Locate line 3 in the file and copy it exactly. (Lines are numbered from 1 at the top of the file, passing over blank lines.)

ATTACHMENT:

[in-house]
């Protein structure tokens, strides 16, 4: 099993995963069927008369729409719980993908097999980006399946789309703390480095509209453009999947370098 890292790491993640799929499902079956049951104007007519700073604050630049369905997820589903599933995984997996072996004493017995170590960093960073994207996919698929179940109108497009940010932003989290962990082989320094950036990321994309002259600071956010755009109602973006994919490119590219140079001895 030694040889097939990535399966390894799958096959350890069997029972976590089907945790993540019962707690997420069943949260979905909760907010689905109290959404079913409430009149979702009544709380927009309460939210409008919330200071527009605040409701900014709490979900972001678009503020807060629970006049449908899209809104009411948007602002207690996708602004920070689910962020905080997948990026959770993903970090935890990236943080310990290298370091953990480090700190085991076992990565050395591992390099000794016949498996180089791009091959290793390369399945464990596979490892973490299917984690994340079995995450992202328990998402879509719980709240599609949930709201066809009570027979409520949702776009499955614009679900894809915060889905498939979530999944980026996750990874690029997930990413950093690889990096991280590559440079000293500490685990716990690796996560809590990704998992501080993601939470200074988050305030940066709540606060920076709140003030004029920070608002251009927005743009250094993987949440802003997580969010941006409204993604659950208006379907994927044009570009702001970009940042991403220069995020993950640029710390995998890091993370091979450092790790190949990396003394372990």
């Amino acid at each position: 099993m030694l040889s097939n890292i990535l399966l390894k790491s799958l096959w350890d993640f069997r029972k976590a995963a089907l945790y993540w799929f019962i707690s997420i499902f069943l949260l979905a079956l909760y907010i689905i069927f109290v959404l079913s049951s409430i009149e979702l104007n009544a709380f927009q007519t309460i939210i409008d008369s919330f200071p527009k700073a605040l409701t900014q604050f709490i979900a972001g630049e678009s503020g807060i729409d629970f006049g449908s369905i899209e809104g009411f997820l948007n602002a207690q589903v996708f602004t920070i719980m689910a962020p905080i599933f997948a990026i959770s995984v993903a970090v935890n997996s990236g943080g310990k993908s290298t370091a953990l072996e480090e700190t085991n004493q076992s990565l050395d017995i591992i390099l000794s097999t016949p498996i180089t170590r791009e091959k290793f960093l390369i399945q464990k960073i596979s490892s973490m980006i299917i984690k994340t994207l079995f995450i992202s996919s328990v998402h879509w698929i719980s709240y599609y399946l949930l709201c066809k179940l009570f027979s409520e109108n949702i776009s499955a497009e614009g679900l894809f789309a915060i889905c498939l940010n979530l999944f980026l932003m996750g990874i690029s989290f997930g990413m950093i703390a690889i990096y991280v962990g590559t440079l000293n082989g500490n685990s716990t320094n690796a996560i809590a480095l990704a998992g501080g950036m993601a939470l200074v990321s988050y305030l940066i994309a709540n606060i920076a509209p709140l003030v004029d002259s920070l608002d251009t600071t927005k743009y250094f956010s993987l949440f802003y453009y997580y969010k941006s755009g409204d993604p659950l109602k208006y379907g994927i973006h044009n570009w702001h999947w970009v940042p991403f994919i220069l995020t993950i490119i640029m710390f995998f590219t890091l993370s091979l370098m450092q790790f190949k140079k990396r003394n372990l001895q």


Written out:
């Amino acid at each position: 099993m030694l040889s097939n890292i990535l399966l390894k790491s799958l096959w350890d993640f069997r029972k976590a995963a089907l945790y993540w799929f019962i707690s997420i499902f069943l949260l979905a079956l909760y907010i689905i069927f109290v959404l079913s049951s409430i009149e979702l104007n009544a709380f927009q007519t309460i939210i409008d008369s919330f200071p527009k700073a605040l409701t900014q604050f709490i979900a972001g630049e678009s503020g807060i729409d629970f006049g449908s369905i899209e809104g009411f997820l948007n602002a207690q589903v996708f602004t920070i719980m689910a962020p905080i599933f997948a990026i959770s995984v993903a970090v935890n997996s990236g943080g310990k993908s290298t370091a953990l072996e480090e700190t085991n004493q076992s990565l050395d017995i591992i390099l000794s097999t016949p498996i180089t170590r791009e091959k290793f960093l390369i399945q464990k960073i596979s490892s973490m980006i299917i984690k994340t994207l079995f995450i992202s996919s328990v998402h879509w698929i719980s709240y599609y399946l949930l709201c066809k179940l009570f027979s409520e109108n949702i776009s499955a497009e614009g679900l894809f789309a915060i889905c498939l940010n979530l999944f980026l932003m996750g990874i690029s989290f997930g990413m950093i703390a690889i990096y991280v962990g590559t440079l000293n082989g500490n685990s716990t320094n690796a996560i809590a480095l990704a998992g501080g950036m993601a939470l200074v990321s988050y305030l940066i994309a709540n606060i920076a509209p709140l003030v004029d002259s920070l608002d251009t600071t927005k743009y250094f956010s993987l949440f802003y453009y997580y969010k941006s755009g409204d993604p659950l109602k208006y379907g994927i973006h044009n570009w702001h999947w970009v940042p991403f994919i220069l995020t993950i490119i640029m710390f995998f590219t890091l993370s091979l370098m450092q790790f190949k140079k990396r003394n372990l001895q």